• Impact of changing approval processes on portfolio strategy
  • Use of advancements in study and research designs:
    • Synthetic cohorts
    • Seamless trials
  • Benchmarking candidates in disparate research modules

Kelvin Roddy, Program Management Lead – Oncology, SERVIER

 

10:45 COFFEE & NETWORKING BREAK

 

11:15 RISK ASSESSMENT DEEP DIVE: EVALUATING RISKS AGAINST VALUE IN PRODUCT CANDIDATES
While pharmaceutical portfolio management executives provide insight, influence and support on a wide range of decisions, there is perhaps no greater area of importance than in calculating potential risks and weighing this information against the potential commercial value of product candidates. This requires an extreme level of knowledge and skill, where value drivers as well as known and potential risks must each be carefully examined within the context of the level of risk acceptable to the corporation. Quantifying the risk of failure as well as probability of success, translating those risks into quantifiable value and balancing drivers of future innovation with current risk will be discussed in this in-depth presentation.

John Pisnanont, Director, Portfolio & Decision Analysis, PFIZER

 

12:00 EXCHANGE GROUPS: PRACTICAL APPLICATION OF RISK ASSESSMENT IN PORTFOLIO STRATEGY & MANAGEMENT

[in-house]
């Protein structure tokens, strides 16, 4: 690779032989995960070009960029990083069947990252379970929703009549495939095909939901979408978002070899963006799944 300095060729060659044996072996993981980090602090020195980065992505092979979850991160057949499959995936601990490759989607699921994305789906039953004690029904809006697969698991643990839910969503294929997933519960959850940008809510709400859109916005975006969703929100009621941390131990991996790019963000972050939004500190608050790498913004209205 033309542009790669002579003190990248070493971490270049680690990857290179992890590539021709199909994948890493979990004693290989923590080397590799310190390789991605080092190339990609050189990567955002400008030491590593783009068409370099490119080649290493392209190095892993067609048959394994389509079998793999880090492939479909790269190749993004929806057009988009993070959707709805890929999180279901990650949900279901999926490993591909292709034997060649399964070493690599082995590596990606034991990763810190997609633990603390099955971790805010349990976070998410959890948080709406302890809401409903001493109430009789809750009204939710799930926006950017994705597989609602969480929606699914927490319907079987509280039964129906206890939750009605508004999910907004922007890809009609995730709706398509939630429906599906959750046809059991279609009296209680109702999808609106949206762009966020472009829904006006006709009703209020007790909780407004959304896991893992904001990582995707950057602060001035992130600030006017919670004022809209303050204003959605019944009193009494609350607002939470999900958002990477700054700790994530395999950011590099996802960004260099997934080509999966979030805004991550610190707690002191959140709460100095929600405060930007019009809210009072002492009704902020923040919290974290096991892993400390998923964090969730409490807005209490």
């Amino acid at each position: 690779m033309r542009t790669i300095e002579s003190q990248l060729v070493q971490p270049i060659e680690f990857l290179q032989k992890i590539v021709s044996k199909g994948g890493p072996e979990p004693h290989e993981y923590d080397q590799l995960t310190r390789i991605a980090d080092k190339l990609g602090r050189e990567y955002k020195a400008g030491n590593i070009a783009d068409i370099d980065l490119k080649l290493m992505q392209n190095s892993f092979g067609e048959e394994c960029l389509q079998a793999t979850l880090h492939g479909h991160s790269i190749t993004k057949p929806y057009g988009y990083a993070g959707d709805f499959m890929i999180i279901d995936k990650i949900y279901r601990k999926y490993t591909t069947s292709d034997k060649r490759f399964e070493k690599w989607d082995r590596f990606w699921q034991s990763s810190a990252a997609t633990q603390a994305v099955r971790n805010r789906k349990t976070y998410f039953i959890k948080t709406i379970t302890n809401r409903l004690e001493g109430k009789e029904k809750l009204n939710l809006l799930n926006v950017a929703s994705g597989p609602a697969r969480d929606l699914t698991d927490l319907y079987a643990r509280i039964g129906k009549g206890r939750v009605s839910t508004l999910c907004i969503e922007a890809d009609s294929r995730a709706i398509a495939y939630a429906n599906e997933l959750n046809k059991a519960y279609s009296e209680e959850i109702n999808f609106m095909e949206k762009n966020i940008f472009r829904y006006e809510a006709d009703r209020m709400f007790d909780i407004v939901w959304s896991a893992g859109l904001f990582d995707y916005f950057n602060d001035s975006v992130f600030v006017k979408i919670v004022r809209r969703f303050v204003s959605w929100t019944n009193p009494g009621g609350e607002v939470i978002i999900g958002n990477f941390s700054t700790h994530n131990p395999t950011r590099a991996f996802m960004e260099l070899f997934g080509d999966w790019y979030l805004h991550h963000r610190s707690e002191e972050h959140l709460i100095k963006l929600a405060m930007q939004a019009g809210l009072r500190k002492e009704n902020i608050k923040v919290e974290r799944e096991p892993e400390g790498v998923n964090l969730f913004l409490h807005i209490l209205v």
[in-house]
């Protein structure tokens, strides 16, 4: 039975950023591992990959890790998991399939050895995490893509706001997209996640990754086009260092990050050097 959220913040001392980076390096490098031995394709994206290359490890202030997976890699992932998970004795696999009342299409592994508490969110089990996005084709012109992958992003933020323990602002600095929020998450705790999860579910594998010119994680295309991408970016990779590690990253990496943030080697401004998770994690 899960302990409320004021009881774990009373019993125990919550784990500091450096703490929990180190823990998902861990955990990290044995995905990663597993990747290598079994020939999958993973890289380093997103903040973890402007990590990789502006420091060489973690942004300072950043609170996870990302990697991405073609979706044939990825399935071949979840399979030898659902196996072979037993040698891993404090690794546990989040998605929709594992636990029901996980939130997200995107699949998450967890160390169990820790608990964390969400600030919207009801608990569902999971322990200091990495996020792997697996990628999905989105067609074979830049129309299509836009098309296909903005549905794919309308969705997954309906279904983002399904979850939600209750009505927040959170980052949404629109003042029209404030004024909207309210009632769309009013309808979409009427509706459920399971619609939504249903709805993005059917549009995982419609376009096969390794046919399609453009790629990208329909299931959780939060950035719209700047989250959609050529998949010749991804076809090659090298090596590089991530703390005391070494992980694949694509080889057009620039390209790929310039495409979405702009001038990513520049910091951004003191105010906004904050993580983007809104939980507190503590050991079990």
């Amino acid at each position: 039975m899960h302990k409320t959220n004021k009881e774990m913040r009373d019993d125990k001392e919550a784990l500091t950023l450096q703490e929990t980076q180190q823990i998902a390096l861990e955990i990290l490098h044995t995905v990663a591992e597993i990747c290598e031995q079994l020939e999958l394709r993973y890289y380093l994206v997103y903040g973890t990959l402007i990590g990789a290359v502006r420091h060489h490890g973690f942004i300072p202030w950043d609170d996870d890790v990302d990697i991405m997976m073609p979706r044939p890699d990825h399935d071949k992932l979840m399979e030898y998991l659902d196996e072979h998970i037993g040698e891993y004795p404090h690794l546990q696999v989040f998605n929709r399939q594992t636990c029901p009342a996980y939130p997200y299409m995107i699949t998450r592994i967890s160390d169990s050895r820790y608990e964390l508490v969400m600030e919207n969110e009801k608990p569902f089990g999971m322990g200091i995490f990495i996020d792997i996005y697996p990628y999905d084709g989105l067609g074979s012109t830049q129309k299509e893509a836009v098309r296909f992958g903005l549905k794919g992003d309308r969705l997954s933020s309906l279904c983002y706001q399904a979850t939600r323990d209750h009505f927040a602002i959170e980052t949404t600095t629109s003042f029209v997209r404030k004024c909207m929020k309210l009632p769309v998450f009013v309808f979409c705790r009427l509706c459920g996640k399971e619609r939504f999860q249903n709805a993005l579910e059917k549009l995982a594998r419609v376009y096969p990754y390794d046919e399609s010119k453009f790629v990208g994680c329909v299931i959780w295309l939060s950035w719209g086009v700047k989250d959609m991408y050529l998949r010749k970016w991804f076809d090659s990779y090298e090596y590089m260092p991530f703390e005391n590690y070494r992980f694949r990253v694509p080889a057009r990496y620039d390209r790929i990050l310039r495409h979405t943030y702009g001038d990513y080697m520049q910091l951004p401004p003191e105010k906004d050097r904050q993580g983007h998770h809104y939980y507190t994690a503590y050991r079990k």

• GROUP 1: Strategic portfolio valuation
    Dean Santoro, BIOGEN
  • GROUP 2: Operational project valuation
    Kasia Hopek, GILEAD SCIENCES

 

12:30 LUNCHEON FOR ALL PARTICIPANTS

 

1:45 CASE STUDY: BUILDING & SCALING PMOs: ESTABLISHING INFRASTRUCTURE TO SUPPORT THE DISCIPLINE OF PORTFOLIO MANAGEMENT
Despite differing levels of necessity for the establishment and utilization of portfolio management offices based on pharmaceutical company size and number of products, uncertainty remains in organizations of all sizes regarding how and when to build and scale such teams. While identifying and implementing the right software is one component of a successful PMO, software alone cannot support quality prioritization decisions without the coordinated organizational culture, stakeholder sponsorship, and executive support for portfolio goals that can be achieve through an effective portfolio management office.